The covers are also removable via a pair of small star-drive bolts, making replacement or reinforced “Airsoft” covers a real possibility. I’m not brave enough to shoot an airsoft gun at the cover, but I reckon at range it’d be enough to prevent damage or contacts to the primary lenses.

The battery used is a single CR2032, this will give up to 20’000 hours using the full reticle or 50’000 hours with just the dot selected. The removable tray is mounted onto the side of the AEMS, this allows you to change out the battery without removing the optic and subsequently disturbing it’s zero.

The primary controls for the sight are very simple, a pair of rubberised buttons, one marked ➕ and another ➖. These are used to turn the sight on and off, adjust the brightness of the reticle, choose the reticle displayed and also control a few other inbuilt features.

The adjustment for windage and elevation are both unshielded dials with a simple slot, the left hand side being home to the windage dial and unconventionally, the elevation adjustment is mounted on the right hand side (as opposed to the top of the sight).

Each graduation click moves the point of aim half an MOA (0.5 inch at 100 yards), and there’s a total of 25MOA within both dials. This should be more than enough for anyone using this sight, and the ability to dial in at sub-MOA accuracy is of great benefit to those shooting at longer ranges.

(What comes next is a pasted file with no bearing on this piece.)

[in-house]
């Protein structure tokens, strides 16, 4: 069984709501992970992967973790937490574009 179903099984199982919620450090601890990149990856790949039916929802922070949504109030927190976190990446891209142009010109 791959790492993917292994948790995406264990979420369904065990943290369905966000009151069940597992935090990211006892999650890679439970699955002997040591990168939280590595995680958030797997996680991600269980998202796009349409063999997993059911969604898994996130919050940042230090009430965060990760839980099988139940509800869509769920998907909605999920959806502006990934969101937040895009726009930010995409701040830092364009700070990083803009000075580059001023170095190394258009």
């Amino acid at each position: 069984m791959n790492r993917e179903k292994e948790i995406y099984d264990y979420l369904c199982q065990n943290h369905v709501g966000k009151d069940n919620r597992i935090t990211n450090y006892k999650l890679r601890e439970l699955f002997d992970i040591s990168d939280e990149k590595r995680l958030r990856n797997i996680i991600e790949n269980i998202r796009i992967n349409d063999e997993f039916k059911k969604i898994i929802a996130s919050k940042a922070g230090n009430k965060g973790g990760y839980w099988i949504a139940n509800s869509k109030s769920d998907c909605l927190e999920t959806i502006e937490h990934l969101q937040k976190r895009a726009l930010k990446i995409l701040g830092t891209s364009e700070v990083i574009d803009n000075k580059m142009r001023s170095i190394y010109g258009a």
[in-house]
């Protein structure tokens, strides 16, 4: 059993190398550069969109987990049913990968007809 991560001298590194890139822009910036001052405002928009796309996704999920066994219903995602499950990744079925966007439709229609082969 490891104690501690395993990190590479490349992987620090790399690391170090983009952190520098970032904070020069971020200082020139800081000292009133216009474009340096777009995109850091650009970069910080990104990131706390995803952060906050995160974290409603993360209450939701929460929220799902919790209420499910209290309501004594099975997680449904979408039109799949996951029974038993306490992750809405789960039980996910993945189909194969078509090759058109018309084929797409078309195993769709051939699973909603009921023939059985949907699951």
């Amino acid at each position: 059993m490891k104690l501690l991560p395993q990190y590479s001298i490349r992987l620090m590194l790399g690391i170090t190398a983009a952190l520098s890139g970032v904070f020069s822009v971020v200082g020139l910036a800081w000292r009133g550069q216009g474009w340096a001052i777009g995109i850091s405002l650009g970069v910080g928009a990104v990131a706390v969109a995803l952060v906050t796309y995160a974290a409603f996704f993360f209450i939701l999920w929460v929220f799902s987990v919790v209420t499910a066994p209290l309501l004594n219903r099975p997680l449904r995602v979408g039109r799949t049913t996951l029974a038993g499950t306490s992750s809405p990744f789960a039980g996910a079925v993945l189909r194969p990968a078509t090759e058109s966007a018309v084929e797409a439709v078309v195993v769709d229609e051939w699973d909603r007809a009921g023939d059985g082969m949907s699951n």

A tool is provided to adjust both dials, it also has a star drive built into the other end to both attach the sight to your rail and also remove the aforementioned battery tray.

Functions and Controls

To turn the sight on you simply press either the ➕ or ➖ button, to turn it back off you press both at the same time. Pressing either button whilst the sight is on will adjust the brightness of the reticle, with 12 total brightness settings available.

The lowest two are suitable for use with night vision devices, the rest range from dim to very bright. Rest assured, I didn’t feel like there was a scenario I couldn’t find a suitable brightness setting for.

Under NODs, the reticle is easy to locate and provides a good visual reference for your point of aim.

The other functions that are included will be familiar to anyone who’s already used one of Holosun’s other reflex sights:

Multi Reticle System

Holosun’s multi reticle system uses a 2MOA dot with a 65MOA ring. The ring has small marks at the top, bottom and sides, assisting you in keeping the rifle level, and with practice they can also be used as holds and range indicators. The model I chose to look at was their red model, but a green version also exists for those who want it.